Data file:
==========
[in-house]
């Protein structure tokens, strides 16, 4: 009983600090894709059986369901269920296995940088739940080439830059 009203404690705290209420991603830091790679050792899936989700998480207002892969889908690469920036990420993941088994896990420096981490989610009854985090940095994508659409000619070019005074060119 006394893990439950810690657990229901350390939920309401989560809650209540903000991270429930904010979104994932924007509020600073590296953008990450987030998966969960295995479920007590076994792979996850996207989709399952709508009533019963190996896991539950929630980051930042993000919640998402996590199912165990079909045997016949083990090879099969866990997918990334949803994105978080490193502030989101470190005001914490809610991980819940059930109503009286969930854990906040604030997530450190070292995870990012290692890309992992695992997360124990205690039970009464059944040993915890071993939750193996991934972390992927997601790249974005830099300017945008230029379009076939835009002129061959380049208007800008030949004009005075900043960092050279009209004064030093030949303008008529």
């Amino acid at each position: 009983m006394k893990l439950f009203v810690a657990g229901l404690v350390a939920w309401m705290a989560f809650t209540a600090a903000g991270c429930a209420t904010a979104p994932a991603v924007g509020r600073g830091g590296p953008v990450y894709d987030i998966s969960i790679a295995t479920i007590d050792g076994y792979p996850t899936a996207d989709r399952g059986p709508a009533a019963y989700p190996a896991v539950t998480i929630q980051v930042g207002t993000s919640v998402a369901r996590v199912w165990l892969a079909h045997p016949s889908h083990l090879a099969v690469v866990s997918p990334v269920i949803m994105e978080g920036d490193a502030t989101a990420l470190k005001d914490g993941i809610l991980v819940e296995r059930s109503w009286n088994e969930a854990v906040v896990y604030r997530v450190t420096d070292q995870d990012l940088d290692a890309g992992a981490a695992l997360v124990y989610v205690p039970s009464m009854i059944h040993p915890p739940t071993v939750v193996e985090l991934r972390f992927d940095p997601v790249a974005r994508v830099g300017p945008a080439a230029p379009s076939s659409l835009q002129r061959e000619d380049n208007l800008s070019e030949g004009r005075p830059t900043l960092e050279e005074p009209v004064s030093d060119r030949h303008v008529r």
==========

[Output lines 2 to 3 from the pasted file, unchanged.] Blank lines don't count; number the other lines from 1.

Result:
């Protein structure tokens, strides 16, 4: 009983600090894709059986369901269920296995940088739940080439830059 009203404690705290209420991603830091790679050792899936989700998480207002892969889908690469920036990420993941088994896990420096981490989610009854985090940095994508659409000619070019005074060119 006394893990439950810690657990229901350390939920309401989560809650209540903000991270429930904010979104994932924007509020600073590296953008990450987030998966969960295995479920007590076994792979996850996207989709399952709508009533019963190996896991539950929630980051930042993000919640998402996590199912165990079909045997016949083990090879099969866990997918990334949803994105978080490193502030989101470190005001914490809610991980819940059930109503009286969930854990906040604030997530450190070292995870990012290692890309992992695992997360124990205690039970009464059944040993915890071993939750193996991934972390992927997601790249974005830099300017945008230029379009076939835009002129061959380049208007800008030949004009005075900043960092050279009209004064030093030949303008008529």
């Amino acid at each position: 009983m006394k893990l439950f009203v810690a657990g229901l404690v350390a939920w309401m705290a989560f809650t209540a600090a903000g991270c429930a209420t904010a979104p994932a991603v924007g509020r600073g830091g590296p953008v990450y894709d987030i998966s969960i790679a295995t479920i007590d050792g076994y792979p996850t899936a996207d989709r399952g059986p709508a009533a019963y989700p190996a896991v539950t998480i929630q980051v930042g207002t993000s919640v998402a369901r996590v199912w165990l892969a079909h045997p016949s889908h083990l090879a099969v690469v866990s997918p990334v269920i949803m994105e978080g920036d490193a502030t989101a990420l470190k005001d914490g993941i809610l991980v819940e296995r059930s109503w009286n088994e969930a854990v906040v896990y604030r997530v450190t420096d070292q995870d990012l940088d290692a890309g992992a981490a695992l997360v124990y989610v205690p039970s009464m009854i059944h040993p915890p739940t071993v939750v193996e985090l991934r972390f992927d940095p997601v790249a974005r994508v830099g300017p945008a080439a230029p379009s076939s659409l835009q002129r061959e000619d380049n208007l800008s070019e030949g004009r005075p830059t900043l960092e050279e005074p009209v004064s030093d060119r030949h303008v008529r």